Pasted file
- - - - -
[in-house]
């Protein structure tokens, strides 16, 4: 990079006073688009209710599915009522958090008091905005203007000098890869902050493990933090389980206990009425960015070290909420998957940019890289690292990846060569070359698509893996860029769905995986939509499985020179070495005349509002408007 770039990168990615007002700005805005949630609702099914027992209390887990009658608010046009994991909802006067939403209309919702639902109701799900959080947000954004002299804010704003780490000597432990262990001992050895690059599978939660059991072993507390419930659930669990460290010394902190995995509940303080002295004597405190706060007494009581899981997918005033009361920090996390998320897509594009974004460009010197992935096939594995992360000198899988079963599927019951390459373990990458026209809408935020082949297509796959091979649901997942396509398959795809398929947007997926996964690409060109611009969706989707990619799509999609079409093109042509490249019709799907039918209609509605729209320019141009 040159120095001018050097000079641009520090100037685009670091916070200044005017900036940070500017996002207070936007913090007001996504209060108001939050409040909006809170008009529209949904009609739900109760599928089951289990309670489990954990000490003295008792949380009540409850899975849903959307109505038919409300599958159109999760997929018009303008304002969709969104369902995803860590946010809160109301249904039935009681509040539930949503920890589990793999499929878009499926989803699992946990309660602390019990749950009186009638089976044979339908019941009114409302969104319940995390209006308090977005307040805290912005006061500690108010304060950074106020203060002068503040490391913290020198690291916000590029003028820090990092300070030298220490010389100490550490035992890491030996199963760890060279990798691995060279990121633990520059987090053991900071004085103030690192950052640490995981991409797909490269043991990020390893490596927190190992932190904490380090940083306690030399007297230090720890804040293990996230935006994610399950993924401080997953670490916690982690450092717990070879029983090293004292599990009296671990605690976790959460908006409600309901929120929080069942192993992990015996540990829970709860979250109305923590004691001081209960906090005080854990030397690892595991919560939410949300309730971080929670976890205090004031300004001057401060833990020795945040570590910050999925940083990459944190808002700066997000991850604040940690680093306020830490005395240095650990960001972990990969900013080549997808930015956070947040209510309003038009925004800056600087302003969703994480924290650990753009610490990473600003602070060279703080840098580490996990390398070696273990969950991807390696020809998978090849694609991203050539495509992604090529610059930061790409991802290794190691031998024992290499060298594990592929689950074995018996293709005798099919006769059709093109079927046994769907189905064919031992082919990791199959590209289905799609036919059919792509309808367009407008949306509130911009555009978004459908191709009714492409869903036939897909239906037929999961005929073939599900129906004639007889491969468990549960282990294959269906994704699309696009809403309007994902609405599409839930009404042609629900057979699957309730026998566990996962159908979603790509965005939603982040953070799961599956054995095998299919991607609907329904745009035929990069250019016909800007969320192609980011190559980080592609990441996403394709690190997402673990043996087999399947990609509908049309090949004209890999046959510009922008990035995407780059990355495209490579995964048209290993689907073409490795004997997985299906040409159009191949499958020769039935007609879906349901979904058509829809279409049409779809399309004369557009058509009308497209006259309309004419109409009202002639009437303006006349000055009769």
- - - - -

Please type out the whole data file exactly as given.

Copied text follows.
[in-house]
């Protein structure tokens, strides 16, 4: 990079006073688009209710599915009522958090008091905005203007000098890869902050493990933090389980206990009425960015070290909420998957940019890289690292990846060569070359698509893996860029769905995986939509499985020179070495005349509002408007 770039990168990615007002700005805005949630609702099914027992209390887990009658608010046009994991909802006067939403209309919702639902109701799900959080947000954004002299804010704003780490000597432990262990001992050895690059599978939660059991072993507390419930659930669990460290010394902190995995509940303080002295004597405190706060007494009581899981997918005033009361920090996390998320897509594009974004460009010197992935096939594995992360000198899988079963599927019951390459373990990458026209809408935020082949297509796959091979649901997942396509398959795809398929947007997926996964690409060109611009969706989707990619799509999609079409093109042509490249019709799907039918209609509605729209320019141009 040159120095001018050097000079641009520090100037685009670091916070200044005017900036940070500017996002207070936007913090007001996504209060108001939050409040909006809170008009529209949904009609739900109760599928089951289990309670489990954990000490003295008792949380009540409850899975849903959307109505038919409300599958159109999760997929018009303008304002969709969104369902995803860590946010809160109301249904039935009681509040539930949503920890589990793999499929878009499926989803699992946990309660602390019990749950009186009638089976044979339908019941009114409302969104319940995390209006308090977005307040805290912005006061500690108010304060950074106020203060002068503040490391913290020198690291916000590029003028820090990092300070030298220490010389100490550490035992890491030996199963760890060279990798691995060279990121633990520059987090053991900071004085103030690192950052640490995981991409797909490269043991990020390893490596927190190992932190904490380090940083306690030399007297230090720890804040293990996230935006994610399950993924401080997953670490916690982690450092717990070879029983090293004292599990009296671990605690976790959460908006409600309901929120929080069942192993992990015996540990829970709860979250109305923590004691001081209960906090005080854990030397690892595991919560939410949300309730971080929670976890205090004031300004001057401060833990020795945040570590910050999925940083990459944190808002700066997000991850604040940690680093306020830490005395240095650990960001972990990969900013080549997808930015956070947040209510309003038009925004800056600087302003969703994480924290650990753009610490990473600003602070060279703080840098580490996990390398070696273990969950991807390696020809998978090849694609991203050539495509992604090529610059930061790409991802290794190691031998024992290499060298594990592929689950074995018996293709005798099919006769059709093109079927046994769907189905064919031992082919990791199959590209289905799609036919059919792509309808367009407008949306509130911009555009978004459908191709009714492409869903036939897909239906037929999961005929073939599900129906004639007889491969468990549960282990294959269906994704699309696009809403309007994902609405599409839930009404042609629900057979699957309730026998566990996962159908979603790509965005939603982040953070799961599956054995095998299919991607609907329904745009035929990069250019016909800007969320192609980011190559980080592609990441996403394709690190997402673990043996087999399947990609509908049309090949004209890999046959510009922008990035995407780059990355495209490579995964048209290993689907073409490795004997997985299906040409159009191949499958020769039935007609879906349901979904058509829809279409049409779809399309004369557009058509009308497209006259309309004419109409009202002639009437303006006349000055009769």